3 Count: Good Life?

Kim Dotcom being Kim Dotcom...

3 Count: Good Life? Image

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1: Playboy Suing Two Canadian Web Publications Over Kate Moss Nude Spread

First off today, Colin Perkel at The Canadian Press reports that Playboy Magazine has filed copyright infringement lawsuits against two Canadian publications for illegally posting photographs of Kate Moss taken for the Playboy 60th anniversary edition, which was released in 2014.

The lawsuits target Toronto-based Contempo Media and Montreal-based Indecent Xposure and seeks up to $50,000 in damages from each publication. The lawsuit accuses the publications of profiting off the images unjustly and causing damages to Playboy.

However, both publications expressed surprise that Playboy would target them and said that they feel the use of the images was sound under Canadian copyright law. Indecent Xposure added that they removed the images after being contacted by Playboy in 2014.

2: Supreme Court Asked to Review Batmobile Copyright Dispute

Next up today, Eriq Gardner at The Hollywood Reporter Esquire reports that Mark Towle, the California mechanic sued by Warner Brothers over his Batmobile reproductions, is asking the Supreme Court to hear his case after the 9th Circuit Court of Appeals ruled against him.

Towle drew the attention of Warner Brothers for selling reproductions of various Batmobiles, including one from the 1960s TV show and another from the 1989 film. He claimed that the replicas were just “useful articles”, meaning they could not be protected by copyright, but Warner Brothers argued they were characters in the Batman universe and could be.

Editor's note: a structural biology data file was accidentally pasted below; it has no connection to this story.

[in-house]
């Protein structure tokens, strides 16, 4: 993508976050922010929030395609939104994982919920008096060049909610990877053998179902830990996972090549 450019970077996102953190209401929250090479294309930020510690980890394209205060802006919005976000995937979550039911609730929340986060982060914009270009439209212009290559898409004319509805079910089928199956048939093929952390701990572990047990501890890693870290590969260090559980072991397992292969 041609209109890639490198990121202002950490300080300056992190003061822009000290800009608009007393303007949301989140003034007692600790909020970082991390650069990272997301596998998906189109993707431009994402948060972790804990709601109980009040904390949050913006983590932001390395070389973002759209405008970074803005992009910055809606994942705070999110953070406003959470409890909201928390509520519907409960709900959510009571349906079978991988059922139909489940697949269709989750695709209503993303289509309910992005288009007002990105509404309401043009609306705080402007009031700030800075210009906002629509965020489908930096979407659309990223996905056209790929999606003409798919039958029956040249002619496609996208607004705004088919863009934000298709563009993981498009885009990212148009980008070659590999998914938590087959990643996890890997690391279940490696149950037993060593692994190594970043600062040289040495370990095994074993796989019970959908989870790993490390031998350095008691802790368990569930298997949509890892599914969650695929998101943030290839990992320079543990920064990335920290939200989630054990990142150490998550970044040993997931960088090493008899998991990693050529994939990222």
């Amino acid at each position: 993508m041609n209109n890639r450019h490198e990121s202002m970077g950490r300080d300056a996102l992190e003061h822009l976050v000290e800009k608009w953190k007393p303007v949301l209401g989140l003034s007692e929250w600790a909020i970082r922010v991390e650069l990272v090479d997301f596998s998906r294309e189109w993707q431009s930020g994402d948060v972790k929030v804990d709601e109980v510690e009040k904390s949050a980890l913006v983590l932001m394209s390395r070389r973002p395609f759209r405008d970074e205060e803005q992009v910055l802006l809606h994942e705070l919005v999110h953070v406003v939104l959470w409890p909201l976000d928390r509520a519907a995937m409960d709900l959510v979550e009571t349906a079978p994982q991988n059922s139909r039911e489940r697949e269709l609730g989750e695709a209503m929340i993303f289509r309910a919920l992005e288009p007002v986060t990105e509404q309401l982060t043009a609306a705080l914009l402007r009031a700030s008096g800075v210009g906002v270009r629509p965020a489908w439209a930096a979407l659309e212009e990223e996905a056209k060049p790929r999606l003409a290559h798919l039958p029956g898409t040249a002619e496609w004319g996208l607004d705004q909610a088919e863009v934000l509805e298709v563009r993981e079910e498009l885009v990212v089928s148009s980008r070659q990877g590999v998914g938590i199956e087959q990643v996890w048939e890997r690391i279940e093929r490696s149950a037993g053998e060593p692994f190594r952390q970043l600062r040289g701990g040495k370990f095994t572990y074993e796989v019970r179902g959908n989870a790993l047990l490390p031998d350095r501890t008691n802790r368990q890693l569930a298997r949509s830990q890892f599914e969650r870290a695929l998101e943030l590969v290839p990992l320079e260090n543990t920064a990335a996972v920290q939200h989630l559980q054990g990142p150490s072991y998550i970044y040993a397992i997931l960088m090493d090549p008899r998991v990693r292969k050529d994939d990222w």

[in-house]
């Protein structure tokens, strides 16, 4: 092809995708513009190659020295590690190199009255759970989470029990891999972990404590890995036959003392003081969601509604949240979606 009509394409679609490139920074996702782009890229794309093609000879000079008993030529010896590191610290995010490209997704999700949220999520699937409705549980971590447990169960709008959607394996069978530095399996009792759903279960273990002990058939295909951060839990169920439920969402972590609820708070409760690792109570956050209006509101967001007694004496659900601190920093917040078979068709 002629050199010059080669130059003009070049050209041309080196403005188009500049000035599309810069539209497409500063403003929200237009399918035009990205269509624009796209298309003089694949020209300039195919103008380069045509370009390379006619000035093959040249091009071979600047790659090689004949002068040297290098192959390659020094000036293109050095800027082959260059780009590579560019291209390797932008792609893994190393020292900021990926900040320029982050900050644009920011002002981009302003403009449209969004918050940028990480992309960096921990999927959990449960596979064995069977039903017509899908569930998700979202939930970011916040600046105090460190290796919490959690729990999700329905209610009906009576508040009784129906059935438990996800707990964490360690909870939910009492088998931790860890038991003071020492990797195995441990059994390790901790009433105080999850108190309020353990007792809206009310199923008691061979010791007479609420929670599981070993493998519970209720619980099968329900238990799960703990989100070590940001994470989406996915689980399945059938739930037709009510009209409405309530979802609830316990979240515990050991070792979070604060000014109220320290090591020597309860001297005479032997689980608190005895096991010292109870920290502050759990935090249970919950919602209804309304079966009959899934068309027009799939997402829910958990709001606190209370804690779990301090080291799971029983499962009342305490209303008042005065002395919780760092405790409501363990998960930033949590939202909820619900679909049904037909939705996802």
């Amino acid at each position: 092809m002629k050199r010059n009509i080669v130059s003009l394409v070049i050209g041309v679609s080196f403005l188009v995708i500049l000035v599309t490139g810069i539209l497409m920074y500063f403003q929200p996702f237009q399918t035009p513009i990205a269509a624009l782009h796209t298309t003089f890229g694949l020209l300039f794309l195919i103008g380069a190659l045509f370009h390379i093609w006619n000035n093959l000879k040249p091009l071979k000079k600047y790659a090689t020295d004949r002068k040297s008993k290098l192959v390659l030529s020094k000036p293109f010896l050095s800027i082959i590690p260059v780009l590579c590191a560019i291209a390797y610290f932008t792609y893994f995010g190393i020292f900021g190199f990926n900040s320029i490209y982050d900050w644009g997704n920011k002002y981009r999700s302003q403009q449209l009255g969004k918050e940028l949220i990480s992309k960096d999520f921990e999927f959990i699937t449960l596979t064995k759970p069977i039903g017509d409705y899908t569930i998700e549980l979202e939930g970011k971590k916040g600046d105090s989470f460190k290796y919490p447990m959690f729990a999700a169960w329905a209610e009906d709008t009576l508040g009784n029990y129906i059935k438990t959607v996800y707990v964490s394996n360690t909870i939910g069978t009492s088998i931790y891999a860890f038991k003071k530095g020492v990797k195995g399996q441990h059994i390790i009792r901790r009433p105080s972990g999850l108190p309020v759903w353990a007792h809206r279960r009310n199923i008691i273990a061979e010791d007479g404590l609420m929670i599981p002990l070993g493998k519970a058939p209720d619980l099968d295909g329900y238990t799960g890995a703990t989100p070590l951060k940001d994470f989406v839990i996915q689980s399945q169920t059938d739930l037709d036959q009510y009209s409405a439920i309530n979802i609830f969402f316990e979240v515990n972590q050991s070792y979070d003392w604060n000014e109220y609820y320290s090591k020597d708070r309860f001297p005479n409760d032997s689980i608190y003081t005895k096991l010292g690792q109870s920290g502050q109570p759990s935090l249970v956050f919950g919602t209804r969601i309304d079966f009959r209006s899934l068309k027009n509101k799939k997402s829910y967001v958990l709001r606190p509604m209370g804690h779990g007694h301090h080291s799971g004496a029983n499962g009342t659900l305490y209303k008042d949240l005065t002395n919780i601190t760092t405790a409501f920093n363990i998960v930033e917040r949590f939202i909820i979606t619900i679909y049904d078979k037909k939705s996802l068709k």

The Appeals Court sided entirely with Warner Brothers, making Towle liable for damages. However, Towle is petitioning the Supreme Court stating that the U.S. Copyright Office has determined that made its position clear that a car can not be protected by copyright. He is also asking the Supreme Court to look at what traits make an automobile a character and what elements of the expression are infringing if they are.

3: Was Kim Dotcom’s ‘Good Life’ Worth $24 Million?

Finally today, David Fisher at The New Zealand Herald reports that Kim Dotcom has released a new music video entitled Good Life, which reportedly cost $24 million NZ($15.5 million US) to make and features scenes of Dotcom living an extravagant life including him enjoying parties, yachts and fancy cars.

Dotcom was arrested in January 2012 following a joint action by U.S. and New Zealand authorities that resulted in the closure of his then-site, Megaupload. He is currently facing extradition to the United States on criminal copyright infringement charges and a court recently ruled that he is eligible though the ruling is on appeal.

Much of the footage shown in Good Life was recorded in 2011, before his arrest. Since then much of his property has been seized to pay for his legal expenses or held in anticipation of damage awards. However, more recent footage shows musician Printz Board performing music from Dotcom’s Good Times album at a local music festival. Dotcom has repeatedly turned to the courts to ask for more of his funds to be released, saying he does not have enough money to survive and pay his mounting legal bills. Dotcom has referred to Good Life as the most expensive music video ever created.


That’s it for the three count today. We will be back tomorrow with three more copyright links. If you have a link that you want to suggest a link for the column or have any proposals to make it better. Feel free to leave a comment or send me an email. I hope to hear from you.

The 3 Count Logo was created by Justin Goff and is licensed under a Creative Commons Attribution License.

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